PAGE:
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Showing posts from December 29, 2013

"...what is property unto me?" (D&C 117)

"Let them repent of all of their sins, and their covetous desires, before me, saith the Lord; for what is property unto me, saith the Lord...Have I not made the earth? Do I not hold the destinies of all the armies of the nations of the earth?" (emphasis added)

Doctrine and Covenants 117:4, 6

faith is always pointed toward the future (Holland)

So, as a new year starts and we try to benefit from a proper view of what has gone before, I plead with you not to dwell on days now gone, nor to yearn vainly for yesterdays, however good those yesterdays may have been. The past is to be learned from but not lived in. We look back to claim the embers from glowing experiences but not the ashes. And when we have learned what we need to learn and have brought with us the best that we have experienced, then we look ahead, we remember that faith is always pointed toward the future. Faith always has to do with blessings and truths and events that will yet be efficacious in our lives. So a more theological way to talk about Lot’s wife is to say that she did not have faith. She doubted the Lord’s ability to give her something better than she already had. Apparently she thought—fatally, as it turned out—that nothing that lay ahead could possibly be as good as those moments she was leaving behind.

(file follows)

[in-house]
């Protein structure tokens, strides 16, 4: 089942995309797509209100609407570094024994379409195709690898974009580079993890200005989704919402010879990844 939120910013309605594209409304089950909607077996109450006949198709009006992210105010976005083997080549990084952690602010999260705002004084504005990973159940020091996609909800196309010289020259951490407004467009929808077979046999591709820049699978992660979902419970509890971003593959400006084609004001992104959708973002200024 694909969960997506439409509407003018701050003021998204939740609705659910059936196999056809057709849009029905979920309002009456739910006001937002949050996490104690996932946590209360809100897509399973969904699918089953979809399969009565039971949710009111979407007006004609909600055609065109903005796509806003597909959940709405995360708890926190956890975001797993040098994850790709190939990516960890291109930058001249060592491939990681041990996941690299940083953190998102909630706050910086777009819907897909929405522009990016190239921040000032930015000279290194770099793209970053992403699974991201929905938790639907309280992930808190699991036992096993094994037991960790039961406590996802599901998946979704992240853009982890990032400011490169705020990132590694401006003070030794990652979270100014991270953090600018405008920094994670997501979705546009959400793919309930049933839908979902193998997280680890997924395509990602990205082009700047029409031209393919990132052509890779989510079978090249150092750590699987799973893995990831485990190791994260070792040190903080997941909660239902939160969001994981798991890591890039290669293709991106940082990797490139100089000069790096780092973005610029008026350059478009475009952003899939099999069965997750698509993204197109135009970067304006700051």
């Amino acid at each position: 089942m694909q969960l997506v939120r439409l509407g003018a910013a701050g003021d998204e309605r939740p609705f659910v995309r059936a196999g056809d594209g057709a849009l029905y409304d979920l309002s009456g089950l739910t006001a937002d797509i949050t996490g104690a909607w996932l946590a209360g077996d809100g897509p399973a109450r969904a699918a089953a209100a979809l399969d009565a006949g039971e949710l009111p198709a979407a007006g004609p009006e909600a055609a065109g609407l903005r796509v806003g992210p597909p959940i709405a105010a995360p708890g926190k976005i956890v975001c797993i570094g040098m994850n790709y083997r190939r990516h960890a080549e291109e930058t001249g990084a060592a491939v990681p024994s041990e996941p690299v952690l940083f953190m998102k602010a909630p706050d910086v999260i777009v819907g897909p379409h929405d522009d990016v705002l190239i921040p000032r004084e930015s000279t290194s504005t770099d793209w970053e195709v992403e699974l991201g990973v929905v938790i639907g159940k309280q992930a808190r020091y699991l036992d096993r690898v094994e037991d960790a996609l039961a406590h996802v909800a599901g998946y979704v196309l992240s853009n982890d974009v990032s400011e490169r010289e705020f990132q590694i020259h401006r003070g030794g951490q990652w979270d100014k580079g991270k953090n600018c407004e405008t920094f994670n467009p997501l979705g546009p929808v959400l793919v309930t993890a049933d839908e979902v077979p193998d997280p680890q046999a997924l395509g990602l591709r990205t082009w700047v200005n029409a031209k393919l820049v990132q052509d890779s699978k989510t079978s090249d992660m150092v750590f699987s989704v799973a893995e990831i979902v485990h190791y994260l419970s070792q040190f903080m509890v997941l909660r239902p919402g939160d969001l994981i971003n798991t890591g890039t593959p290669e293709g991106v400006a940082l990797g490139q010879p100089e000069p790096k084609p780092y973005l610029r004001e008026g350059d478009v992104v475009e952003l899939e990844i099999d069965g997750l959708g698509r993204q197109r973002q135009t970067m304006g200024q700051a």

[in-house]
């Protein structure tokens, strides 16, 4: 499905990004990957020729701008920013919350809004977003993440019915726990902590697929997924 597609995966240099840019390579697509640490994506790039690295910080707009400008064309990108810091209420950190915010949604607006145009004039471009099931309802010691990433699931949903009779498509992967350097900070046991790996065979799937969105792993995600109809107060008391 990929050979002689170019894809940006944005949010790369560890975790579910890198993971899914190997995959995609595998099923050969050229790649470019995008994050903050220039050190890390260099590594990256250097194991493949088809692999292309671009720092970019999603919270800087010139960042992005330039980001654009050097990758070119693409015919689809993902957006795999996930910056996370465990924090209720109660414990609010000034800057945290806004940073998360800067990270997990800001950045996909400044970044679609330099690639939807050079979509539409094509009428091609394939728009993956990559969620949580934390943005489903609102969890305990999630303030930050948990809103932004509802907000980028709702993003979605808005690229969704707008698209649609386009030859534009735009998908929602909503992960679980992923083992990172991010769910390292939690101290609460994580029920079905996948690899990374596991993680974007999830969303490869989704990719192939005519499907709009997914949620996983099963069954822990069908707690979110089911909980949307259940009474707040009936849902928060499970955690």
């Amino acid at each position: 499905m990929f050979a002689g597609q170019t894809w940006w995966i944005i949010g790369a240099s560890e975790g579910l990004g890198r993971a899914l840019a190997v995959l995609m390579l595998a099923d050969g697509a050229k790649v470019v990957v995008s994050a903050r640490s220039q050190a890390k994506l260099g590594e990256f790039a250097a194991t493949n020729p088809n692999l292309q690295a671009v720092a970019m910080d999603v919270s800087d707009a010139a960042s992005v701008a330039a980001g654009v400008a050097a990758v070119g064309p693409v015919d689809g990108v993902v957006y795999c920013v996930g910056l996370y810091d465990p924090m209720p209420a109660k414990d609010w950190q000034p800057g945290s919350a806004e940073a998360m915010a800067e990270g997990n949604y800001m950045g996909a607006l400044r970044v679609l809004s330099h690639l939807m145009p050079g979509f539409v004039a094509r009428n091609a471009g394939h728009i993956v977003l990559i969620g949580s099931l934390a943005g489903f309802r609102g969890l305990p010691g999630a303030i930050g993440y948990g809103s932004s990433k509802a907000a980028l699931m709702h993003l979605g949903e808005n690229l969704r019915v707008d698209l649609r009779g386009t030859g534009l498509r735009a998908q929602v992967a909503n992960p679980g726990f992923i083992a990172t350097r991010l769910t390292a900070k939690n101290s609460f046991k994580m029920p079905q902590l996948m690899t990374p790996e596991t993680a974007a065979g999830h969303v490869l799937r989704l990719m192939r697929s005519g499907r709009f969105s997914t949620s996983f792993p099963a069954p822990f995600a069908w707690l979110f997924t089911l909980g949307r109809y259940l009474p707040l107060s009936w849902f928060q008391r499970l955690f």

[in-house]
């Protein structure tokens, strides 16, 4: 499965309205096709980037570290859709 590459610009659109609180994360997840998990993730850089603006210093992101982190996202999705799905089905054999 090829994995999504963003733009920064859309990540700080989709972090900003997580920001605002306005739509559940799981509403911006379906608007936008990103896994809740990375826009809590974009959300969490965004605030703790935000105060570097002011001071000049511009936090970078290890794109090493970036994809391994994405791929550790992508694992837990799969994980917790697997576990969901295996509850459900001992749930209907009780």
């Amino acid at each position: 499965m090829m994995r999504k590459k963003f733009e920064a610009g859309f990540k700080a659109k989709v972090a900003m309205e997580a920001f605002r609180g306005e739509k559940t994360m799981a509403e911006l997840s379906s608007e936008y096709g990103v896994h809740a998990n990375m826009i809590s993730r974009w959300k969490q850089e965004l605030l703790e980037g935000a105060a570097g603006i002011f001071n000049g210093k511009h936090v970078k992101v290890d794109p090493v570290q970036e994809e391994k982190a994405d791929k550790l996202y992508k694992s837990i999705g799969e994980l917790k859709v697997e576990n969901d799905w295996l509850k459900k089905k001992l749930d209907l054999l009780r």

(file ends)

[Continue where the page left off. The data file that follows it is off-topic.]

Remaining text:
"Remember Lot's Wife" Elder Jeffre…

"I stand at the door and knock" (Revelation 3:20; Kimball)

Behold, I stand at the door, and knock: if any man hear my voice, and open the door, I will come in to him, and will sup with him, and he with me. 

Revelation 3:20

Elder Spencer W. Kimball, then a member of the Quorum of the Twelve Apostles, told the following story about Revelation 3:20:
“Holman Hunt, the artist, felt inspired to capture this stirring scripture on canvas. One day he was showing his picture of ‘Christ Knocking at the Door’ to a friend when the friend suddenly exclaimed: ‘There is one thing wrong about your picture.’ “‘What is it?’ inquired the artist. “‘The door on which Jesus knocks has no handle,’ replied his friend. “‘Ah,’ responded Mr. Hunt, ‘that is not a mistake. You see, this is the door to the human heart. It can only be opened from the inside.’ “And thus it is. Jesus may stand and knock, but each of us decides whether to open. The Spirit is powerless to compel a man to move. The man himself must take the initiative (The Miracle of Forgiveness 1969, 212).